Mac OS X has had some kind of built-in firewall for a number of years. Up until Mac OS X 10.4 Tiger, the sole firewall included was IPFW (IP Firewall), a popular Unix firewall. System Preferences provided a graphical interface for setting up IPFW, but it was quite limited in the range of settings you could change; and despite offering only a simplified glimpse into IPFW, the preference pane was confusing for inexperienced users. Those who wanted more control over IPFW could use any of several third-party configuration tools or, if they were of a suitably geeky disposition, manually edit the text file that contained all the rules IPFW uses.
Leopard and Snow Leopard contain two firewalls. IPFW is still there, but it's turned off by default and accessible only from the command line or by using a specialized tool. I discuss both approaches later in this chapter. The new default firewall — and the one you can now configure in System Preferences — is an application firewall. That is, instead of allowing or blocking network access to individual packets based on the IP address or port of the incoming data, it allows or blocks incoming access to particular applications on your Mac.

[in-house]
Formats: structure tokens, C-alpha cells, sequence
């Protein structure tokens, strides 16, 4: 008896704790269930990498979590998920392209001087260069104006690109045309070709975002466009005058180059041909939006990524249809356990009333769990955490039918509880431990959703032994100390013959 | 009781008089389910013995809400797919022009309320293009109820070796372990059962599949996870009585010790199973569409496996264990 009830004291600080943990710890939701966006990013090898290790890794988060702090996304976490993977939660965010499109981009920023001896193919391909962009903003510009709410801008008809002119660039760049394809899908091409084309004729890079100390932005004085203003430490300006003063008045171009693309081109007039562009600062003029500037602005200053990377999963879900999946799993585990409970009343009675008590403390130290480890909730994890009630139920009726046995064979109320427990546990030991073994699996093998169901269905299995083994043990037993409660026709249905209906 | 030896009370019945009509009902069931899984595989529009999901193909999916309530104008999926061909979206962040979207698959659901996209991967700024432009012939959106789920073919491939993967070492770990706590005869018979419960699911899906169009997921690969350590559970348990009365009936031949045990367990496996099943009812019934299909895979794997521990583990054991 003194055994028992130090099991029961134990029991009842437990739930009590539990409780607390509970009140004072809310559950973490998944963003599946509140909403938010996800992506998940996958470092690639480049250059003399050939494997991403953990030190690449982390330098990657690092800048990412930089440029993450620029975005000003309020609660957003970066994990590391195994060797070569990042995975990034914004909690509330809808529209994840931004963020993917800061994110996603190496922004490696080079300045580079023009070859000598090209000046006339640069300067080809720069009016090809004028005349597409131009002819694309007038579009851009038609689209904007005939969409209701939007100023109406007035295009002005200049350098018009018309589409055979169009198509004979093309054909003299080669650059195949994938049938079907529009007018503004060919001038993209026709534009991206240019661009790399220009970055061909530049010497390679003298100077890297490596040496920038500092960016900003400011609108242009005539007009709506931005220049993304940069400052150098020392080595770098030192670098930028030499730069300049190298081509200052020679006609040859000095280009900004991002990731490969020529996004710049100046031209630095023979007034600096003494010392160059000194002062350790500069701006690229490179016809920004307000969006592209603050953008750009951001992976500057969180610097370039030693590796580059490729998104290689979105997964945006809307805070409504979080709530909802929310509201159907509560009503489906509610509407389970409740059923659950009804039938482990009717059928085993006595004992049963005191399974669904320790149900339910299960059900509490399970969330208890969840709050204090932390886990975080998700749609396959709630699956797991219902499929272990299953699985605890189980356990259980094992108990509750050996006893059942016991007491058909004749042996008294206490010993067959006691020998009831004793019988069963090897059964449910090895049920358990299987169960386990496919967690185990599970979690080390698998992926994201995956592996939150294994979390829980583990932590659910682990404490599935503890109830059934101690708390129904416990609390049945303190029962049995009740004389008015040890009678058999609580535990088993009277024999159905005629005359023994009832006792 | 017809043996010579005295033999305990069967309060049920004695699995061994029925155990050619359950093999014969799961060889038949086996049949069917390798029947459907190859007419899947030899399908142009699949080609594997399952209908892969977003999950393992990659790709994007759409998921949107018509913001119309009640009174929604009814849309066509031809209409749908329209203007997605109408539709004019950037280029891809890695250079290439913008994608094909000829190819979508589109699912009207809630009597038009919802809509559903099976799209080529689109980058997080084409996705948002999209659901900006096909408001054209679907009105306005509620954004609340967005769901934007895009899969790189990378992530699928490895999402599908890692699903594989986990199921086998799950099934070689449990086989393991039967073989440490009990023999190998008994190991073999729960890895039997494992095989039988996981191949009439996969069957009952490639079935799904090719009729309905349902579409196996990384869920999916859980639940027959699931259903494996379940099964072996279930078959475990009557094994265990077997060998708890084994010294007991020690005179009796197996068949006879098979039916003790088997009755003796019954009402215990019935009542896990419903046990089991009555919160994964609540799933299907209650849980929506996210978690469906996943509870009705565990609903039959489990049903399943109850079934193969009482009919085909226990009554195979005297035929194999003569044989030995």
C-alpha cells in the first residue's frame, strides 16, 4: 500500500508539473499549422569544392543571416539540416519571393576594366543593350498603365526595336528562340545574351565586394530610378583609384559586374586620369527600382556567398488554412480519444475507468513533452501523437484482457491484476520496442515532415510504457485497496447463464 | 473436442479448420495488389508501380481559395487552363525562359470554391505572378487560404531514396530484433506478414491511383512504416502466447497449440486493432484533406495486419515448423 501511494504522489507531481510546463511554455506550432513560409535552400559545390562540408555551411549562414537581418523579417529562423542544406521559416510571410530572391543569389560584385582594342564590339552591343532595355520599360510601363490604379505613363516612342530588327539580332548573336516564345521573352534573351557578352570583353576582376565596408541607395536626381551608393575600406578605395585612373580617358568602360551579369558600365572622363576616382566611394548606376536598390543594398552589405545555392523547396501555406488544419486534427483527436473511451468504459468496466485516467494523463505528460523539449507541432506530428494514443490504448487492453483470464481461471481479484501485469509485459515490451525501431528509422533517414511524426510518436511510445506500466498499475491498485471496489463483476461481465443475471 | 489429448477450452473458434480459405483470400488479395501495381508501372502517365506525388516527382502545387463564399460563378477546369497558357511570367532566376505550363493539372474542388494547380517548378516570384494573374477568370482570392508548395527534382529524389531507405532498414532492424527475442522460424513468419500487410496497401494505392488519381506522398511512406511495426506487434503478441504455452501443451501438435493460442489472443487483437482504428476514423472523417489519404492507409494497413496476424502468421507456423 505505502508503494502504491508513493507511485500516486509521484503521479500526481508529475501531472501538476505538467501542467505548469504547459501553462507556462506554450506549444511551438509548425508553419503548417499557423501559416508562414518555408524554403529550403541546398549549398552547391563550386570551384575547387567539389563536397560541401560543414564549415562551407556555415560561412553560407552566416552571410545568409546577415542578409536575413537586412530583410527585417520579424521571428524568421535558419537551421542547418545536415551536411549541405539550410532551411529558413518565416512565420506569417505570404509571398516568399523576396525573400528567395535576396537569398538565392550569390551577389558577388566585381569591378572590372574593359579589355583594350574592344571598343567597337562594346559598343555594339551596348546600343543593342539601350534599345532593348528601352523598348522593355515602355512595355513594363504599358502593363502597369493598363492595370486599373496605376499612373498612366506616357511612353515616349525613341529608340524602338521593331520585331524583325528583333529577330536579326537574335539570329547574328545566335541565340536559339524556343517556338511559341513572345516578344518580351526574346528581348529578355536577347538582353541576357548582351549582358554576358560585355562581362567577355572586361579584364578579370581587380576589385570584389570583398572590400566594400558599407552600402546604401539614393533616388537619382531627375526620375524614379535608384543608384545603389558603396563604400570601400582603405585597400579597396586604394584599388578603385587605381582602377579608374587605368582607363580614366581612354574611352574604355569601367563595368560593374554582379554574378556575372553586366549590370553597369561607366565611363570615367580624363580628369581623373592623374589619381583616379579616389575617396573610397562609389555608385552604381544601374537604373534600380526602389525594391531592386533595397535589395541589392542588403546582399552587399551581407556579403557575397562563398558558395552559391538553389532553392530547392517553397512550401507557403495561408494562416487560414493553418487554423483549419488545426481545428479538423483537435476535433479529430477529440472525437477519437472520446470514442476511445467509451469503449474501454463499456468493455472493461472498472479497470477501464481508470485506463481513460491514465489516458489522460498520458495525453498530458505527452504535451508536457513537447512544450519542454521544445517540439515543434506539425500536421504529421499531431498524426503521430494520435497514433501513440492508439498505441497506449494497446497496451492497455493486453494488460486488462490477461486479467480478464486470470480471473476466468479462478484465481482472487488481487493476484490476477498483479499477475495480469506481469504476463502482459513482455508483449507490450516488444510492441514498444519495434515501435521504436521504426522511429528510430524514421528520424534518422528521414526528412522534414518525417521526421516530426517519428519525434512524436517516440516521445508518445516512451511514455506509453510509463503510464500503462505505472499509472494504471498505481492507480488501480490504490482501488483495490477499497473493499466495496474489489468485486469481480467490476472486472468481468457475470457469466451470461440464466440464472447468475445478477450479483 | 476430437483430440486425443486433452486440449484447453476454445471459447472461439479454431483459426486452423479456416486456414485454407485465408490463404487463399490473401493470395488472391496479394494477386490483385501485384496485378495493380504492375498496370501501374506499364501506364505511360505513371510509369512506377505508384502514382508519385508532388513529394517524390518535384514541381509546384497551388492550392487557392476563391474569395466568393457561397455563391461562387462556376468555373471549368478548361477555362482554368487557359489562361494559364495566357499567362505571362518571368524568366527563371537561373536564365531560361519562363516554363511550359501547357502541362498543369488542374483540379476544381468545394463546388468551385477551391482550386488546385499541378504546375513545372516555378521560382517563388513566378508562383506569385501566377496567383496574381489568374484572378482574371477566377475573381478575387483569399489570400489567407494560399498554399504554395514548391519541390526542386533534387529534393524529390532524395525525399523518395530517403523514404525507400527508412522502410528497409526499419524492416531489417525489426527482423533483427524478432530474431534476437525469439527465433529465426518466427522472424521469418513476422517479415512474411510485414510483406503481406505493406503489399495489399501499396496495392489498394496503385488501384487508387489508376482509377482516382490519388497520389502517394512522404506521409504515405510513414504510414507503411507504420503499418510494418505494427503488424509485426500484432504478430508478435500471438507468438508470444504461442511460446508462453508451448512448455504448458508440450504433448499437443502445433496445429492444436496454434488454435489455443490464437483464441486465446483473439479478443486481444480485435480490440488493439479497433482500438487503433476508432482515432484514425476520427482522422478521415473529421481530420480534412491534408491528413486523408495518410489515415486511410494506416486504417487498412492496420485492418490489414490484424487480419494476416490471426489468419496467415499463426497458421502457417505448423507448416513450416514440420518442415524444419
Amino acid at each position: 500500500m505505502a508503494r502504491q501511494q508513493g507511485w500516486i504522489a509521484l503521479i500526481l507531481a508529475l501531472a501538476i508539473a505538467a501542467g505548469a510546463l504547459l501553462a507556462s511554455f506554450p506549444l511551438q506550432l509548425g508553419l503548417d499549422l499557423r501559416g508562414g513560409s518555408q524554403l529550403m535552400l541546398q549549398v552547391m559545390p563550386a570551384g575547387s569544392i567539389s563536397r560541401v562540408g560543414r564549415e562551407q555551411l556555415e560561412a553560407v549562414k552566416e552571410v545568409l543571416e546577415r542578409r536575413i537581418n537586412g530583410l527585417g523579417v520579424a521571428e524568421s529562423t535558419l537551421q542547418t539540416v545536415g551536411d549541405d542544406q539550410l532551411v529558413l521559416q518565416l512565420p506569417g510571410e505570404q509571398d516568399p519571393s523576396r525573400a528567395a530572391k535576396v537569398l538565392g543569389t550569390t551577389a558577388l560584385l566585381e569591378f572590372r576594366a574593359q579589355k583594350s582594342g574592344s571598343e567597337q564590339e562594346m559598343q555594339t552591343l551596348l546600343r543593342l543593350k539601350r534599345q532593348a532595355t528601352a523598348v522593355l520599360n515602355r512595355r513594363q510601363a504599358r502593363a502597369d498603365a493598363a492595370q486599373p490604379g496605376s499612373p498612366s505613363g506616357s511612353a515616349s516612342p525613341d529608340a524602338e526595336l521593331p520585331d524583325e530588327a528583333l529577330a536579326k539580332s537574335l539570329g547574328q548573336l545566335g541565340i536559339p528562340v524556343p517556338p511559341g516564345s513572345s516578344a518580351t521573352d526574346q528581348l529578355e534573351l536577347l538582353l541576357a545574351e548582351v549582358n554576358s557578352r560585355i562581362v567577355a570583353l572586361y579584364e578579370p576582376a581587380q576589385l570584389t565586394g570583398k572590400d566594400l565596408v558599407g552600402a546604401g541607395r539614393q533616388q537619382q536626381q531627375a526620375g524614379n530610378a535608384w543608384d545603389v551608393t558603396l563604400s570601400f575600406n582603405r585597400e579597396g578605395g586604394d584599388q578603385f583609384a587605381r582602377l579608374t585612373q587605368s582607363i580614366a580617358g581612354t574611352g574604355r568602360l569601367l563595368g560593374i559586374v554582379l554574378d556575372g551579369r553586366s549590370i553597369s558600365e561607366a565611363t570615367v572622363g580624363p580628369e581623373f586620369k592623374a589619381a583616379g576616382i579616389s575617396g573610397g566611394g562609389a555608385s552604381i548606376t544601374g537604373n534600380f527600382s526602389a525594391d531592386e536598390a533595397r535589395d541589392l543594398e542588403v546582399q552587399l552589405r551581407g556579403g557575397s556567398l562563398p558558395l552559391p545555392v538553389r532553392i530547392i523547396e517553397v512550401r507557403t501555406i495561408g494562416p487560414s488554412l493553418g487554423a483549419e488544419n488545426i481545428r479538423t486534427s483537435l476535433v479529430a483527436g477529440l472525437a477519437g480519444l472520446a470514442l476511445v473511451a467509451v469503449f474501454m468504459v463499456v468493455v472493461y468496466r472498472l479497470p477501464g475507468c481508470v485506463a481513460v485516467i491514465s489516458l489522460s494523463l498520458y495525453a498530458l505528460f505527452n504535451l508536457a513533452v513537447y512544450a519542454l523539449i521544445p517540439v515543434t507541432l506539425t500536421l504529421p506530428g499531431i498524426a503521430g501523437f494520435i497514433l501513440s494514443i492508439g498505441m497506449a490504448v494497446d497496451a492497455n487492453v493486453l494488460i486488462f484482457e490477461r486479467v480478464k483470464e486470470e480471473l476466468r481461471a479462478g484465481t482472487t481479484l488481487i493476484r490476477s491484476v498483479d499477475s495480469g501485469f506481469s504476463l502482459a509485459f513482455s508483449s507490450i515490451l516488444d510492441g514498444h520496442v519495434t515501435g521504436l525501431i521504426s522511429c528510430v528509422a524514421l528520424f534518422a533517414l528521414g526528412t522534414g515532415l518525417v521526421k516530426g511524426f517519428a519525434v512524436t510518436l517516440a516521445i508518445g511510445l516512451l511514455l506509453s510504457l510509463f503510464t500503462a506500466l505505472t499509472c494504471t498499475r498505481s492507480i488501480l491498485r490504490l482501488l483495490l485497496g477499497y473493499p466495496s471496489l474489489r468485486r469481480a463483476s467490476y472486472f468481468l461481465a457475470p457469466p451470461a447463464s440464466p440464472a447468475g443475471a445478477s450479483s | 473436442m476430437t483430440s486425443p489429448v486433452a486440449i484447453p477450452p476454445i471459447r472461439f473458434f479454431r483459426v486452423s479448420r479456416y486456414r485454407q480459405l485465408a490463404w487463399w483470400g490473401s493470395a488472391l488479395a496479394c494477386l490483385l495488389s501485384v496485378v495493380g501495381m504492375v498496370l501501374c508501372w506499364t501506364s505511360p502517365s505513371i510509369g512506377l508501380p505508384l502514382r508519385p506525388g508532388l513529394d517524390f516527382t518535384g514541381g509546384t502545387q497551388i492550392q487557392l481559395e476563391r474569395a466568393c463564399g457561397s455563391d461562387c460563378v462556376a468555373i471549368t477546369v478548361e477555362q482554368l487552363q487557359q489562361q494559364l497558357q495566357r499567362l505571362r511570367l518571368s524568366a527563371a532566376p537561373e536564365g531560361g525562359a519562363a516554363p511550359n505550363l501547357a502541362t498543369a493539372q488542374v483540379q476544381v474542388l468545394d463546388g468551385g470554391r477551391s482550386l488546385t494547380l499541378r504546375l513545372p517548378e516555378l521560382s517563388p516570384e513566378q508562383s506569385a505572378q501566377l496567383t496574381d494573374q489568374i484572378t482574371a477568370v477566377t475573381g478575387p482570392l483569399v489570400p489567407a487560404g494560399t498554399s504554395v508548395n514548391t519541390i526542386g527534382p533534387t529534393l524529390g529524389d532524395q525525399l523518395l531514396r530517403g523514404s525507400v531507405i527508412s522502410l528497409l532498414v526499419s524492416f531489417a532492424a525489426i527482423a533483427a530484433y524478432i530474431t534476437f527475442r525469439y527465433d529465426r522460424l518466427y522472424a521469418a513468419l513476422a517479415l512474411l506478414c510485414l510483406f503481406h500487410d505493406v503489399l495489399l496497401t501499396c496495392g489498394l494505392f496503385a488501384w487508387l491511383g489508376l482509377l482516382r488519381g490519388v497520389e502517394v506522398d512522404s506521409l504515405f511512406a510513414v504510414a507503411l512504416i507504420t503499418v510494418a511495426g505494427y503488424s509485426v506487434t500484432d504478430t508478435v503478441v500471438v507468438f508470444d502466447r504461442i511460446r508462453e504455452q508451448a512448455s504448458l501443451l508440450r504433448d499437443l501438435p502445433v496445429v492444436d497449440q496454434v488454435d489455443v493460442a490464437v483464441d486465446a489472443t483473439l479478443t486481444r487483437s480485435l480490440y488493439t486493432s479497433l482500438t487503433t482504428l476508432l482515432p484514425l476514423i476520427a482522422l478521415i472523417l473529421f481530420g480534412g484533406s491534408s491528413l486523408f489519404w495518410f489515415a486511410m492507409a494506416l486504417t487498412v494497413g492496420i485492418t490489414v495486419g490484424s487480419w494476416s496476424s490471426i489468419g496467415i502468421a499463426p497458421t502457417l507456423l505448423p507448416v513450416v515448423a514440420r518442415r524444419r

The very first release of Mac OS X 10.5 had significant problems with its application firewall; these were corrected in version 10.5.1 and later releases.
The big advantage of Mac OS X's application firewall is that it's far simpler to understand and use than ...